4. Michael W. Perry

    Schools will care, since repairability and green politics matter to them. I’ll also care, since repair/upgrade is a big factor in what I buy. And they’ll lose government and corporate purchases where EPEAT certification is required. Windows sales reps are probably doing cartwheels over this move, particularly with Windows 8 about to come out.

    I suspect Apple executives are confusing their success at abandoning FLASH with what’s likely to result from abandoning EPEAT. That would explain why they dumped even already-passed certification. FLASH was a bundle of hurt, to use a Steve Jobs’ term. EPEAT has benefits for users and hurts no one.

    Except perhaps the ‘thinner is always better’ fanboys at Apple.

  5. Amanda Schwoegler

    There must be a way to create beautifully designed and desired products that are fixable and recyclable. I’ve got to believe that at some point consumers will start to care about these things.. No?

    • eldernorm

      Amanda, Apple computers are beautiful and repairable (just not by you and me) and recyclable…. so what is the problem??

      Have you repaired your current computer a lot??

  6. A couple of thoughts.

    First, if you want your Apple product recycled, just go give it to an Apple store (or ship it to Apple, I’m pretty sure they also accept stuff that way) and they’ll recycle it free of charge.

    Second…why would Apple care what Greenpeace and other ecoterrorists think? I mean…they’ve spent years trying to appease them, and they still yell at Apple…I say to hell with the ecoterrorists and do what has to be done to get us users the best possible product, period.

    I still haven’t heard anybody complaining about not being able to recycle their cars with home tools.

    • It doesn’t take much for the Apple fanboys to come out. Yes it’s easy to smugly label anyone with more progressive thoughts than you as a ‘terrorist’, Karl Rove taught you well. But in your insulated little world, not everyone lives within a reasonable distance to an Apple store and not everyone is happy about Apple’s continuing move towards a wasteful, throw-away ethos. Oh, and your car analogy is something of a stretch, correlating Apple’s mobile devices with a Honda is bizarre.

      • eldernorm

        Ed, strong words and poorly placed. Why in the world would you think that “Apple’s continuing move towards a wasteful, throw-away ethos” makes any sense at all. The Apple computers today are exactly the same as those from yesterday. The same material that is easy to recycle. OK, Apple is making the computers harder to repair… but if you look around you will see that Apple computers FAIL way less than the competition and so you DON’T NEED to repair them.. Just a thought.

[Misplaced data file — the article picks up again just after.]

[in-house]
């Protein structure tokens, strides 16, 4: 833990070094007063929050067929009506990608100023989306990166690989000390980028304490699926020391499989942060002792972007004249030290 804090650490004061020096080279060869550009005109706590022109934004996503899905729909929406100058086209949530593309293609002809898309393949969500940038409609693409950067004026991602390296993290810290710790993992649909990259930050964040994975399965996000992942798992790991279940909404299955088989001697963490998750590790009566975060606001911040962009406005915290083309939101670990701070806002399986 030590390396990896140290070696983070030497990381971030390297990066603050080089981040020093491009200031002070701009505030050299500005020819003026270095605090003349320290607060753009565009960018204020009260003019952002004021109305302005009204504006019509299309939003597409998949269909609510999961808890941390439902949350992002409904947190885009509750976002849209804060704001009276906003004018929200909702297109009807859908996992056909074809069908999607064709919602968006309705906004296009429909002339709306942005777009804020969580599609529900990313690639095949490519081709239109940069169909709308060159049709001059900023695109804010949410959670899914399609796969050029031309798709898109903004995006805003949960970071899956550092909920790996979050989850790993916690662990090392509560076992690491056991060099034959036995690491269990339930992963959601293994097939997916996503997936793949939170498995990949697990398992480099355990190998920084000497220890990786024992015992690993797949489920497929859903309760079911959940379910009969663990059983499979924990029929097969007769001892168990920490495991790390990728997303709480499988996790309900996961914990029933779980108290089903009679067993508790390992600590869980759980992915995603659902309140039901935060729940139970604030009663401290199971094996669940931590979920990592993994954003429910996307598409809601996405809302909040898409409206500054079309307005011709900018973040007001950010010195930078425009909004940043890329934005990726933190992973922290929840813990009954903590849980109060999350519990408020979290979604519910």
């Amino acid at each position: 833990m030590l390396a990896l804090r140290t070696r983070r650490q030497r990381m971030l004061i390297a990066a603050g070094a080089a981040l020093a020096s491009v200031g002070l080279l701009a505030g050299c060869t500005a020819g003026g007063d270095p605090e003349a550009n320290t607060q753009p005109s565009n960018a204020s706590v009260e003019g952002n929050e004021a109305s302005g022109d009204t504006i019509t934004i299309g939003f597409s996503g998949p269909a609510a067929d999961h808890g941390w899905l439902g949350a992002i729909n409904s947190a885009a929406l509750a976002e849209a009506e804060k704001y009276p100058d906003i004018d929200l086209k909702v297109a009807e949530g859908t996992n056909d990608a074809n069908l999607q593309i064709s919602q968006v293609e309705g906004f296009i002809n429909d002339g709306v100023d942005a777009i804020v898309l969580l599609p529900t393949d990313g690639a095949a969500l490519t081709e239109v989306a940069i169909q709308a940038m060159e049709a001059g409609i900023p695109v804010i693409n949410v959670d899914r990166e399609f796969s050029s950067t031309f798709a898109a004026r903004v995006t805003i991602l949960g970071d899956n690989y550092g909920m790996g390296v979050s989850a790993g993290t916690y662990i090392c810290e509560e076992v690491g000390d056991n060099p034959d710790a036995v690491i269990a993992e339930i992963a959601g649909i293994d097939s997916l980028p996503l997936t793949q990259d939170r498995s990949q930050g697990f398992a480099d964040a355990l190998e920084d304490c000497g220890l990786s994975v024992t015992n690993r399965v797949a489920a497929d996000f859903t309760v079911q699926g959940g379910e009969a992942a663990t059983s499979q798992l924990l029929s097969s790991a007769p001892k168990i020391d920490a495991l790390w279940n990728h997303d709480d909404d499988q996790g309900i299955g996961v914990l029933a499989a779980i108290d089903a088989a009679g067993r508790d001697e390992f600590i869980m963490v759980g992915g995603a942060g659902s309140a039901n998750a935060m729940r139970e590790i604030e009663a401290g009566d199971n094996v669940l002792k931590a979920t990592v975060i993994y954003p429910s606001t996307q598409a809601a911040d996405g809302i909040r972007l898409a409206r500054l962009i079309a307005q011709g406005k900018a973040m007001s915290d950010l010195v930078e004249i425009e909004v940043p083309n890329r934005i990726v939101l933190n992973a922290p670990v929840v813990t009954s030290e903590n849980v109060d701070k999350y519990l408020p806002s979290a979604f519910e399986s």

7. Extended producer responsibility (AKA product stewardship) should place a higher onus on producers who make more difficult-to-recycle products. If you produce something that is harder to recycle, you should pay a higher stewardship fee to ensure the proper end-of-life management of that product.

    • eldernorm

      I think you are mixing up hard to repair and hard to recycle. Apple computers are very easy to recycle. Just break it open, rip out the battery (recycle), recycle the glass, recycle the aluminum, and trash the mini pc board.

      Just because you cannot easily swap out your own parts in a large roomy case, does not make it any less recyclable.

      Just a thought.

      • That’s very true. The second of the 3Rs is reuse, and being able to repair something easily would enable it to be reused.

        I had a similar experience with a vacuum (random, I know). It broke, I took it to a vacuum repair shop (apparently those still exist) and the guy said the vacuum was designed to not be easily repairable, and that I would have to ship it back to the manufacturer for repair. I ended up buying another vacuum…

  8. Laughing_Boy48

    Apple sells most of its devices to consumers and consumers probably prefer the slim design and are less concerned about recyclability. Apple is wise to please the consumers who are buying their products as opposed to those government agencies that require EPEAT. Apple should just continue on its normal course.

    • eldernorm

      Karl, since you know so much, perhaps you will tell us what Apple is suddenly doing so wrong, since the same computers that had the certification are still make the same way?????

      Just curious.

      • AlbOrz Elvis Heydaryan

        Apple is still following the 10 principles of good design and one of them is: “a good design is environment friendly”.
        and just because they don’t follow one organization’s requirements, doesn’t mean they traded mother earth for money or something.
        they still use highly recyclable aluminum as the main chassis and refuse to use lot’s of harmful chemical stuff in their products.